Finding the right preschool for your child can be a daunting and sometimes stressful task. Each preschool has individual strengths and philosophies that will vary from one to another. Parents have different perspectives on what they want for their child, so, in the end, you need to find a preschool that aligns with what you believe is best for your child.

At Family of Christ we recognize that one size does not fit all when it comes to raising children. We want each parent to find the school which is the best match for their child. For this reason, we put together the following to help you evaluate the preschools you visit.


Before You Visit A Preschool

• Make a list of what you are looking for in a preschool.
• With your spouse, discuss your own philosophy on how your child should be raised. For example, do you believe children should have firm, but age-appropriate, positive discipline or be provided freedom to express themselves? What emphasis do you want your child's preschool to put on academics, creativity, social interaction and structure?
• Prioritize the items on your list from what is most important to least important.

Questions To Ask When Visiting A Preschool

• Do the teachers have the ability and opportunity to create their own lesson plans? We believe that teachers know their individual students best and can thus tailor their plans according to the needs of the children in their classroom. Each child is unique.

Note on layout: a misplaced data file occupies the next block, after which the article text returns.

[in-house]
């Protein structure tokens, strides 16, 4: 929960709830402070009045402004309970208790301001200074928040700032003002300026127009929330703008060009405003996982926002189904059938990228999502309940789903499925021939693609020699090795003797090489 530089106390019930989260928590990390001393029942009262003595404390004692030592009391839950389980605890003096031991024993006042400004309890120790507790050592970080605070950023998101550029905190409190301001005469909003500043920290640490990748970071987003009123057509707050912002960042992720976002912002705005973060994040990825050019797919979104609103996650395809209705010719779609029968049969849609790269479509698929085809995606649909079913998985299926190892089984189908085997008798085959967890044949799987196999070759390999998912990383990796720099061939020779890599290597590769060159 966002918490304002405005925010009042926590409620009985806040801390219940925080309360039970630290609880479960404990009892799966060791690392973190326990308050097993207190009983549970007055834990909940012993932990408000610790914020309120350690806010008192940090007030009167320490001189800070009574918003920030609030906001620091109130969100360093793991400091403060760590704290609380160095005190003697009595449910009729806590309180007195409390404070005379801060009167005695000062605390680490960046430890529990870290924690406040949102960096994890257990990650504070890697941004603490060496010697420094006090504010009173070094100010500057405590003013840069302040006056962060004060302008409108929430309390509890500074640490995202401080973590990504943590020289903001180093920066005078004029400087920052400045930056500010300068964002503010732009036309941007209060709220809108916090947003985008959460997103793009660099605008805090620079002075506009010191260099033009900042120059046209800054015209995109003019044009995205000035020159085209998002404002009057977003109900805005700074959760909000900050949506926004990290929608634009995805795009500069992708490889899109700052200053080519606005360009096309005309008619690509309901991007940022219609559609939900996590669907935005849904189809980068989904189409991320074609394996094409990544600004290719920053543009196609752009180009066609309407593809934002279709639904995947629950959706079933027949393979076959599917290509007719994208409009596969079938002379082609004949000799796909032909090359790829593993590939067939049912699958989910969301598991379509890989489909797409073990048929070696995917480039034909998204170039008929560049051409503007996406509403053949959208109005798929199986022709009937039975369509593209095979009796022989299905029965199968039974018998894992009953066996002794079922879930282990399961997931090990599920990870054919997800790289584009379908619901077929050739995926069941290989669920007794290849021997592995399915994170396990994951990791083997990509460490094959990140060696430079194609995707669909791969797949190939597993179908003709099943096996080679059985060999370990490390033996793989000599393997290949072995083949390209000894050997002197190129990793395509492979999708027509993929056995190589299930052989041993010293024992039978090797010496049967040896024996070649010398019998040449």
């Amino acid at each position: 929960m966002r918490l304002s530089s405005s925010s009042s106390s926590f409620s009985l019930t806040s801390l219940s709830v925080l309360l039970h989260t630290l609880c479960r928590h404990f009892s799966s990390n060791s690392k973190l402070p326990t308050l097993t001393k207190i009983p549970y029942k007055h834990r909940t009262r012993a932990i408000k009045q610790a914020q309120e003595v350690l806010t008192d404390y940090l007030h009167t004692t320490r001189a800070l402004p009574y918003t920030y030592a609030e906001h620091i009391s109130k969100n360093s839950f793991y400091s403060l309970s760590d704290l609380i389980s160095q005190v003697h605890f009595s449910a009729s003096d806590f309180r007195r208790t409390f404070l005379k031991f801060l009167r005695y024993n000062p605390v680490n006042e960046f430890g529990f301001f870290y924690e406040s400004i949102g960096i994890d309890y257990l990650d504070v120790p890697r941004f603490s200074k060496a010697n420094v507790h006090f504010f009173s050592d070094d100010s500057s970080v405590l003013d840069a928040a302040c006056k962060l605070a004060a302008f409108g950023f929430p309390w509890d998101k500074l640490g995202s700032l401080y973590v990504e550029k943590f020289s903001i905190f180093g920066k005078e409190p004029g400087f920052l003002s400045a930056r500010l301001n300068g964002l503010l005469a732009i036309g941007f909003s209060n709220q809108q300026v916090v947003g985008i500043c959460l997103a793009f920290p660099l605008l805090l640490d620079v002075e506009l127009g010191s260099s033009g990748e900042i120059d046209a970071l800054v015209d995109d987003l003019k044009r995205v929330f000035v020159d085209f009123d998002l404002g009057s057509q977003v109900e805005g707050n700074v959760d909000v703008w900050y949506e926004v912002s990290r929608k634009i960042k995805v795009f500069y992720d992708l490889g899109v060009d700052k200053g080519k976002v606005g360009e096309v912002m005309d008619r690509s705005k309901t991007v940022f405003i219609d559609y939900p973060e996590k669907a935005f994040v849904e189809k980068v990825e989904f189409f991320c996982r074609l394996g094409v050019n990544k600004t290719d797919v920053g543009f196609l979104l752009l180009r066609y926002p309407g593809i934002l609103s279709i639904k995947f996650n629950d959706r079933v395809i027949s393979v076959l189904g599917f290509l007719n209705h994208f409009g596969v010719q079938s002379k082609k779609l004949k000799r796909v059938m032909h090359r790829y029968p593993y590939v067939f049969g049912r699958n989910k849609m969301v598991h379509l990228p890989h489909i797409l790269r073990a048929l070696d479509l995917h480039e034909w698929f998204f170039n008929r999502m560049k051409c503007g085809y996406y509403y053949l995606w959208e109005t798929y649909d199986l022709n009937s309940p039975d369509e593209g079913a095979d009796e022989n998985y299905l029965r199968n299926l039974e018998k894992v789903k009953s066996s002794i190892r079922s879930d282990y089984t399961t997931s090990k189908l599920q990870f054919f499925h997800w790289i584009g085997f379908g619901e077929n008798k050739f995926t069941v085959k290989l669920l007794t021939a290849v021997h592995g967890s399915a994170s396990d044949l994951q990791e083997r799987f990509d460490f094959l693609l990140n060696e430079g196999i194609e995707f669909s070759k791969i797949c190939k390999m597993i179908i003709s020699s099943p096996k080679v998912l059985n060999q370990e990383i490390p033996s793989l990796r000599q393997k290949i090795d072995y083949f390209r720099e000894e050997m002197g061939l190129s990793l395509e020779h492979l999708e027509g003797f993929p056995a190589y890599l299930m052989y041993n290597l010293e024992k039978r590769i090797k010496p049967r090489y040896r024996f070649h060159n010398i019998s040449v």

• Is there staff longevity or a high turnover rate? High turnover may indicate other problems within the preschool. Low turnover generally indicates the staff enjoys their job. NAEYC states that average preschool staff turnover runs from 30% - 50% per year.
• How does the school handle discipline? Does this match your philosophy?
• How does the preschool communicate with the parents? What information is communicated? How often is it communicated? What mechanisms are used to communicate? Are there parent/teacher conferences?
• When you visit a classroom, see if the daily schedule is posted. If there isn't one visible, ask to see a copy. Is the class doing what is on the schedule?
• Are the teachers engaged with the children?
• What education and experience do the teachers have?
• How are disruptive children handled?
• What tools are used to teach conflict resolution?
• What opportunities are there for parents to be engaged and involved with the school?